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Louisa M. Alcott: Author Of "Little Women"
by [?]

“Why, I did not think you would remember me!” said the old lady.

“Do you suppose I shall ever forget that bandbox!” was the quick reply.

As time went on, Mr. Alcott’s school dwindled until he had only five scholars, and three of them were his own children. Something new had to be tried, and quickly, so the family moved out of the city, into a small house at Concord, Mass., which had an orchard and a garden, and, best of all, the children had a big barn, where they gave all sorts of entertainments; mostly plays, as they were born actors. Their mother, or “Marmee,” as the girls called her, loved the fun as well as they did, and would lay aside her work at any moment to make impossible costumes for fairies, gnomes, kings or peasants, who were to take the principal parts in some stirring melodrama written by the girls themselves, or some adaptation of an old fairy tale. They acted Jack the Giant-killer in fine style, and the giant came tumbling headlong from a loft when Jack cut down the squash-vine running up a ladder and supposed to represent the immortal beanstalk. At other performances Cinderella rolled away in an impressive pumpkin, and one of their star plays was a dramatic version of the story of the woman who wasted her three wishes, in which a long black pudding was lowered by invisible hands and slowly fastened onto her nose.

But though the big barn often echoed with the sound of merry voices, at other times the girls dressed up as pilgrims, and journeyed over the hill with scrip and staff, and cockle shells in their hats; fairies held their revels among the whispering birches, and strawberry parties took place in the rustic arbor of the garden.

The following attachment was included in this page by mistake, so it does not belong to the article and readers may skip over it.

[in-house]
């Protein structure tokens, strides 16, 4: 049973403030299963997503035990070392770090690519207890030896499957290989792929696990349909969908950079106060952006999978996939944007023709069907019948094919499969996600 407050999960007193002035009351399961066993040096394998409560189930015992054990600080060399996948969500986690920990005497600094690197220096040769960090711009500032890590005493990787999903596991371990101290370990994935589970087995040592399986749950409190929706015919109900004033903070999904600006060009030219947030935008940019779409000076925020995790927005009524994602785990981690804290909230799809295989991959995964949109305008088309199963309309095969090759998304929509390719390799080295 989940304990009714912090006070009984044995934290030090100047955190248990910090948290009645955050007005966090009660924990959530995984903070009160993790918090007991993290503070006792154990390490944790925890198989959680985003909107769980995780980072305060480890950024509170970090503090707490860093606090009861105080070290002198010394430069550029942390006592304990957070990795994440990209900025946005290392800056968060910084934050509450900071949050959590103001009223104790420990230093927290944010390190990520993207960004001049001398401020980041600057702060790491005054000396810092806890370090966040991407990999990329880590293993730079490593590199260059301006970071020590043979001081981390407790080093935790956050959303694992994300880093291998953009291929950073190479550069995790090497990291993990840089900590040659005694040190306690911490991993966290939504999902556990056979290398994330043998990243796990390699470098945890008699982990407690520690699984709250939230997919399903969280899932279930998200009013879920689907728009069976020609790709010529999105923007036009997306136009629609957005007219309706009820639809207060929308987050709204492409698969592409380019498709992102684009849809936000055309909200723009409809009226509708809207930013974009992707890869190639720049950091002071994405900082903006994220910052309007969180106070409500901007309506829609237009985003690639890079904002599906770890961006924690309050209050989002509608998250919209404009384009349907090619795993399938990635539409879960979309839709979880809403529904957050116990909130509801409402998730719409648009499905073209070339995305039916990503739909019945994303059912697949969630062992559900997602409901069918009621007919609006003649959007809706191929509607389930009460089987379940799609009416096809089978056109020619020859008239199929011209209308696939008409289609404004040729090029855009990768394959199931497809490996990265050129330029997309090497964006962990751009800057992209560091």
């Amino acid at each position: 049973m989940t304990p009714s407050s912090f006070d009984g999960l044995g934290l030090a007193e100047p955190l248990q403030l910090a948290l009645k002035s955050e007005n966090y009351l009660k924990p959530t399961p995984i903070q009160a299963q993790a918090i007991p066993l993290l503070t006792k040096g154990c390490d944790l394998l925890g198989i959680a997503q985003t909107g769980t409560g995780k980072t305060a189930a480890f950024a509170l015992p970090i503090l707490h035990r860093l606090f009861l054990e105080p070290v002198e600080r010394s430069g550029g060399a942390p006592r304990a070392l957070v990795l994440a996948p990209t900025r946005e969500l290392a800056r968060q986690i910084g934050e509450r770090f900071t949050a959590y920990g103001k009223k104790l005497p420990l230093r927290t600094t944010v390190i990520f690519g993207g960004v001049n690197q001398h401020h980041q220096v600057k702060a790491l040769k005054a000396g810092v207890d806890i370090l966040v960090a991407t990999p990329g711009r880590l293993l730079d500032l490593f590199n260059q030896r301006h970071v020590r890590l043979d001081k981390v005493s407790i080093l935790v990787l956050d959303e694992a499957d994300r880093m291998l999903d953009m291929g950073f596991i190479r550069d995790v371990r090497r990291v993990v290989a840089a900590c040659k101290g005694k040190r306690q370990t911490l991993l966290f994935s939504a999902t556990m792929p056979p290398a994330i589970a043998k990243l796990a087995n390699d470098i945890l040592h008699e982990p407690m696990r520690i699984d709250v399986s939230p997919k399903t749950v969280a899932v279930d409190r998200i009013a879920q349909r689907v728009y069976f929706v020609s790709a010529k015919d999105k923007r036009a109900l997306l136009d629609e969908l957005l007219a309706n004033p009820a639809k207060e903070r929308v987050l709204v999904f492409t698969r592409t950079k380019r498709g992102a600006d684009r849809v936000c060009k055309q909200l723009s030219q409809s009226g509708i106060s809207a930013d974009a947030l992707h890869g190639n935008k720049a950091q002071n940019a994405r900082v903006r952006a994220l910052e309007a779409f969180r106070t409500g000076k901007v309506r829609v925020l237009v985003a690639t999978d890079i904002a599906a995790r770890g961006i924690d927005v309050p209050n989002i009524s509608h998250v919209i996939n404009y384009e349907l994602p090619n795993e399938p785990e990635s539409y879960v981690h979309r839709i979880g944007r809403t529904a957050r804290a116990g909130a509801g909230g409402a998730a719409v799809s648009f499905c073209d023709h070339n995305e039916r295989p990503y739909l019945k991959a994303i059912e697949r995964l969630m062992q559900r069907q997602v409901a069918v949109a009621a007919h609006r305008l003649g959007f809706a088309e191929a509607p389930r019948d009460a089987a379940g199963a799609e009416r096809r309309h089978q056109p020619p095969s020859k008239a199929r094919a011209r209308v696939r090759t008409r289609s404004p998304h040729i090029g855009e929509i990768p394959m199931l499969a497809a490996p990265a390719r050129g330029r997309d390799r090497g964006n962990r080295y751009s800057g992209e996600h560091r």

And there we find eight-year-old Louisa writing her verses to the robin, with genius early beginning to burn in the small head which later proved to be so full of wonderful material for the delight of young people.

“Those Concord days were the happiest of my life,” says Miss Alcott. “We had charming playmates in the little Emersons, Channings, Goodwins and Hawthornes, with the illustrious parents and their friends to enjoy our pranks and share our excursions…. My wise mother, anxious to give me a strong body to support a lively brain, turned me loose in the country and let me run wild, learning of Nature what no books can teach, and being led–as those who truly love her seldom fail to be–‘through Nature up to Nature’s God.'”

The Alcott children were encouraged to keep diaries in which they wrote down their thoughts and feelings and fancies, and even at that early age Louisa’s journal was a record of deep feelings and of a child’s sacred emotions. In one of her solemn moods, she makes this entry:

“I had an early run in the woods before the dew was off the grass. The moss was like velvet, and as I ran under the arch of yellow and red leaves I sang for joy, my heart was so bright and the world so beautiful. I stopped at the end of the walk and saw the sunshine out over the wide ‘Virginia meadows.’

“It seemed like going through a dark life or grave into heaven beyond. A very strange and solemn feeling came over me as I stood there, with no sound but the rustle of the pines, no one near me, and the sun so glorious, as for me alone. It seemed as if I felt God as I never did before, and I prayed in my heart that I might keep that happy sense of nearness all my life.”

To that entry there is a note added, years later: ” I have, for I most sincerely think that the little girl ‘got religion’ that day in the wood, when dear Mother Nature led her to God.”–L. M. A. 1885.